display | more...

Also known as 'the Fair Rosamund' or 'the Rose of the World'
Born ?1137/1150 died c 1176

No two sources appear to give the same year of birth for the fair Rosamund; the various estimates of which range from the year 1137 to 1150, but it is known that she was born at Clifford Castle in the upper reaches of the Wye Valley within the Welsh Marches. Her father was 'Walter Fitz Richard Fitz Pons' otherwise known as Walter de Clifford who had married a Margaret de Toeni in 1138, and brought with her the dowry of Clifford Castle, and thus Walter and his descendants adopted the de Clifford name.

Walter was the son of Richard Fitz Pons, sometimes known as 'Richard Fitz Pons of Cantref Bychan', who had penetrated the eastern half of Cantref Bychan in Wales during the years 1110 to 1116 and established the Marcher Lordship of Llandovery. However Llandovery castle had fallen to Rhys ap Gruffudd in 1158 and Walter was therefore anxious to retrieve his losses and was thus closely involved in the preparations for Henry's great military expedition to Wales in 1165, and it was likely as a result of these that Henry paid a visit to Clifford Castle and there met Walter's daughter. Rosamund who by all accounts was a strikingly attractive young woman naturally impressed king Henry who promptly installed her as his mistress at his residence of Woodstock Palace in Oxfordshire.

Unfortunately no one knows much about the life that Rosamund led with Henry and in particular whether Rosamund accompanied Henry on his travels around his various domains in Britain and France, or whether she simply spent her time at Woodstock. All that is known is that having first taken up with Henry around the year 1166, sometime during the years 1174-1176 Rosamund retired to nearby Godstow Abbey in Oxfordshire, which is where she died in the year 1176 of unspecified natural causes.

After her death she was buried in the choir of the abbey church at Godstow and her grave became something of a local shrine. That was until Hugh of Avalon, Bishop of Lincoln, came to inspect Godstow and rather took exception to the prominence given to Rosamund's tomb. (Hugh objected to the veneration of a woman whom he regarded as little better than a prostitute.) He ordered the removal of her remains to the convent's cemetery where her tomb remained until the Abbey buildings were pulled down during the Dissolution of the Monasteries in the sixteenth century.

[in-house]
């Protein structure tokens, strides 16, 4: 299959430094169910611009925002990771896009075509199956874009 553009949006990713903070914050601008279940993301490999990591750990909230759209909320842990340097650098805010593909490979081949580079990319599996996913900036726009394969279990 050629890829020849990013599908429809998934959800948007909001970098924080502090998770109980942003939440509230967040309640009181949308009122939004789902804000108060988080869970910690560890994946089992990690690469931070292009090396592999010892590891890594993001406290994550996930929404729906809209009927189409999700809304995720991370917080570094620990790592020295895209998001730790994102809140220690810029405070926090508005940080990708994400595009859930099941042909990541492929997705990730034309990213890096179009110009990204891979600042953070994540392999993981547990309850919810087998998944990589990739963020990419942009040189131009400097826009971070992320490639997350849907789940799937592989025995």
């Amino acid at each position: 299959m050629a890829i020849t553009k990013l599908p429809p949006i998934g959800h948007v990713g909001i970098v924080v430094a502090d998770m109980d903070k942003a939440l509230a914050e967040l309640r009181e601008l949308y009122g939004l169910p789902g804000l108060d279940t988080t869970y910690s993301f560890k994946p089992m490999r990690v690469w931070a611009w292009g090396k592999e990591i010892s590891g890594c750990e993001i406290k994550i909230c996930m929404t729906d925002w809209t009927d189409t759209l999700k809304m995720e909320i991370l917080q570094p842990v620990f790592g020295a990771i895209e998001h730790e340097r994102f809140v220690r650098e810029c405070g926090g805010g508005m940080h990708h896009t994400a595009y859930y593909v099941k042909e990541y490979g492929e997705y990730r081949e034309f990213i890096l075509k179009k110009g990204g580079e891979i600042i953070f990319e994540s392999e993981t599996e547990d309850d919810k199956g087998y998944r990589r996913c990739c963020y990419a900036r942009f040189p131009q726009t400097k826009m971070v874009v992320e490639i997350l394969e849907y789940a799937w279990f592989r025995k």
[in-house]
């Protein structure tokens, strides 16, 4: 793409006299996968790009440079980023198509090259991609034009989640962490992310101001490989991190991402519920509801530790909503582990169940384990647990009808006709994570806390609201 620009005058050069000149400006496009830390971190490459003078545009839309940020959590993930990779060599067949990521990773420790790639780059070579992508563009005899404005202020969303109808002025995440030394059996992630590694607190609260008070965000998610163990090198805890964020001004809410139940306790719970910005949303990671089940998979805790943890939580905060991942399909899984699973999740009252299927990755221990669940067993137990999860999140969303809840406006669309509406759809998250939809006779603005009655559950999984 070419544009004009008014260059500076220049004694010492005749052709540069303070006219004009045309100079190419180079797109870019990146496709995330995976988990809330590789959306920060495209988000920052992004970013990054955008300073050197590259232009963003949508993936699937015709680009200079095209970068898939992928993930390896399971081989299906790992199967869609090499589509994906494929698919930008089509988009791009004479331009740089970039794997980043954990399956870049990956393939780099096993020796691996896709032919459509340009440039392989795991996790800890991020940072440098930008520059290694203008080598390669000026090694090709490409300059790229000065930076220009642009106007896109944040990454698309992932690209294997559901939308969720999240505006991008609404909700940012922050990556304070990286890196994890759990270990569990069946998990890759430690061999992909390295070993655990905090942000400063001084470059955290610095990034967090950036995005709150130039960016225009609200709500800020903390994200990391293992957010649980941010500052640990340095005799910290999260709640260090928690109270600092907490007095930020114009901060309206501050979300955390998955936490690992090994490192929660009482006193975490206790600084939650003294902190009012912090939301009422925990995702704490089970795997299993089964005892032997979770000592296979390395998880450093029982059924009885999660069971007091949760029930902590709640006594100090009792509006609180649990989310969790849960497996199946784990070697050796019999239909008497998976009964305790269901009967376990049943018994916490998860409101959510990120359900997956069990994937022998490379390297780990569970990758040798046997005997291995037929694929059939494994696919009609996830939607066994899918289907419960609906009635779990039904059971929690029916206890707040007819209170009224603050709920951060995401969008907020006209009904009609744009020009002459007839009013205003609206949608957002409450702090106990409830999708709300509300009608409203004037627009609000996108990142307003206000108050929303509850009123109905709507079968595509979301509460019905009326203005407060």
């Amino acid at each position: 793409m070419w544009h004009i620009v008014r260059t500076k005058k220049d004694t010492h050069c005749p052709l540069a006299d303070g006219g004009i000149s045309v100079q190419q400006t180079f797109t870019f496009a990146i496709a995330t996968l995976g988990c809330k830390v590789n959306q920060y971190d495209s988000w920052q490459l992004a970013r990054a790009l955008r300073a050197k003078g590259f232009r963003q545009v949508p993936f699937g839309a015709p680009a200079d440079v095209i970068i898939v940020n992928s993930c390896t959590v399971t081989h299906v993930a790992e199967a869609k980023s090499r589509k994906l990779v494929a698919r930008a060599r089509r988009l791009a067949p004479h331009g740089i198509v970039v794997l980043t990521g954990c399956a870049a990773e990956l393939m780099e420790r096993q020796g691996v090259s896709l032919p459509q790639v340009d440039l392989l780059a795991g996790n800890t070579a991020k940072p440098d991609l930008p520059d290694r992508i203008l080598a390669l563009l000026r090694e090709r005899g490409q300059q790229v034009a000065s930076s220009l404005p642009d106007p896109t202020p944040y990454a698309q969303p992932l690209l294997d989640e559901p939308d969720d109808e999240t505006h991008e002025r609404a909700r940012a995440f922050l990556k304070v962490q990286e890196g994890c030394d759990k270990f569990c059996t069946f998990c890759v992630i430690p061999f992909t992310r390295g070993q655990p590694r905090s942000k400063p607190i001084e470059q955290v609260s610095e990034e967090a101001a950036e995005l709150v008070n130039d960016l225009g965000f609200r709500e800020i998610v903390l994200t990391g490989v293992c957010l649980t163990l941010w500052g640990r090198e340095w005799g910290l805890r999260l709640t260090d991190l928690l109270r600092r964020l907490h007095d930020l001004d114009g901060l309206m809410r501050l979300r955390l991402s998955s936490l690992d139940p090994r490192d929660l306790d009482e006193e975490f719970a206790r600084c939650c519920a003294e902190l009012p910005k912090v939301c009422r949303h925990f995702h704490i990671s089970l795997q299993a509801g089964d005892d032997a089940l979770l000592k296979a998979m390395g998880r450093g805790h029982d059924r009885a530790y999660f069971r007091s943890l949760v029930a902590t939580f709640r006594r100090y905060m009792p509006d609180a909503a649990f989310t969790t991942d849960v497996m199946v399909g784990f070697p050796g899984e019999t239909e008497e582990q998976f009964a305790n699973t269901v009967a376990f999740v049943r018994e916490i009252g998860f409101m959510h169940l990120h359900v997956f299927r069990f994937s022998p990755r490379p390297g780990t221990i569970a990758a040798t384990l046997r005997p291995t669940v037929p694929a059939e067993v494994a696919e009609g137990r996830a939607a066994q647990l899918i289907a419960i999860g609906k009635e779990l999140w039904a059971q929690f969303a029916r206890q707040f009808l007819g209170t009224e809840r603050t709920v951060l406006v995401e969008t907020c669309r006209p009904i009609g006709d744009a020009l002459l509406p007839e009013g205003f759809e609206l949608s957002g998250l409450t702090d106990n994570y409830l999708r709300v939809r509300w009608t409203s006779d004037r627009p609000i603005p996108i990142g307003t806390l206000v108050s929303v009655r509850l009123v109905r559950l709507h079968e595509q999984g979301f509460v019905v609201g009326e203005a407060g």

Rosamund and Henry's children

Rosamund Clifford is traditionally regarded as having been the mother of two of Henry II's sons, namely Geoffrey Plantagenet, Archbishop of York, and William de Longespee, 1st Earl of Salisbury. It is known that they were Henry's children because he later recognised them as his sons, but as Henry had a number of mistresses it is often a matter of conjecture as to which mistress was the mother of which child.

The evidence is that Geoffrey was born around the year 1151 and therefore is almost certainly too old to be Rosamund's son, whilst estimates of the year of birth of William de Longespee range between the years 1156 and 1176, so that it is possible that his mother was indeed the fair Rosamund. It has however also been argued that Rosamund bore no surviving children whatsoever and that the true mother of both Geoffrey and William was a woman identified only as 'Ikenai'.


The relationship between Henry and Rosamund gave rise to body of legendary material largely based around the idea that Rosamund had not died a natural death, but had rather been poisoned or stabbed by Henry's jealous wife Eleanor of Aquitaine as recorded in the so-called Queen Eleanor's Confession;

Oh the next sin that I did commit, tell it I will to thee
I poisoned a lady of noble blood for the sake of King Henrie

as well as the Ballad of Fair Rosamund by Thomas Delaney and the Complaint of Rosamund by Samuel Daniel.

Rosamund's bower, the alleged scene of the crime, still remains within the grounds of Blenheim Palace, which was built on the site of Woodstock Palace in the early eighteenth century. And Rosamund's ghost is said to still haunt a nearby public house The Trout Inn where she is known as The White Lady when she puts in an appearance.


SOURCES

  • The Child Ballads: 156. Queen Eleanor's Confession www.sacred-texts.com/neu/eng/child/ch156.htm
  • The Trout Inn History http://members.lycos.co.uk/troutinn/history.htm
  • A genealogical survey of the peerage of Britain at www.thepeerage.com
  • Stirnet Genealogy at http://www.stirnet.com/HTML/genie/genfam.htm
  • Charles Arnold Baker The Companion to British History (Longcross Press, 1996)

Log in or register to write something here or to contact authors.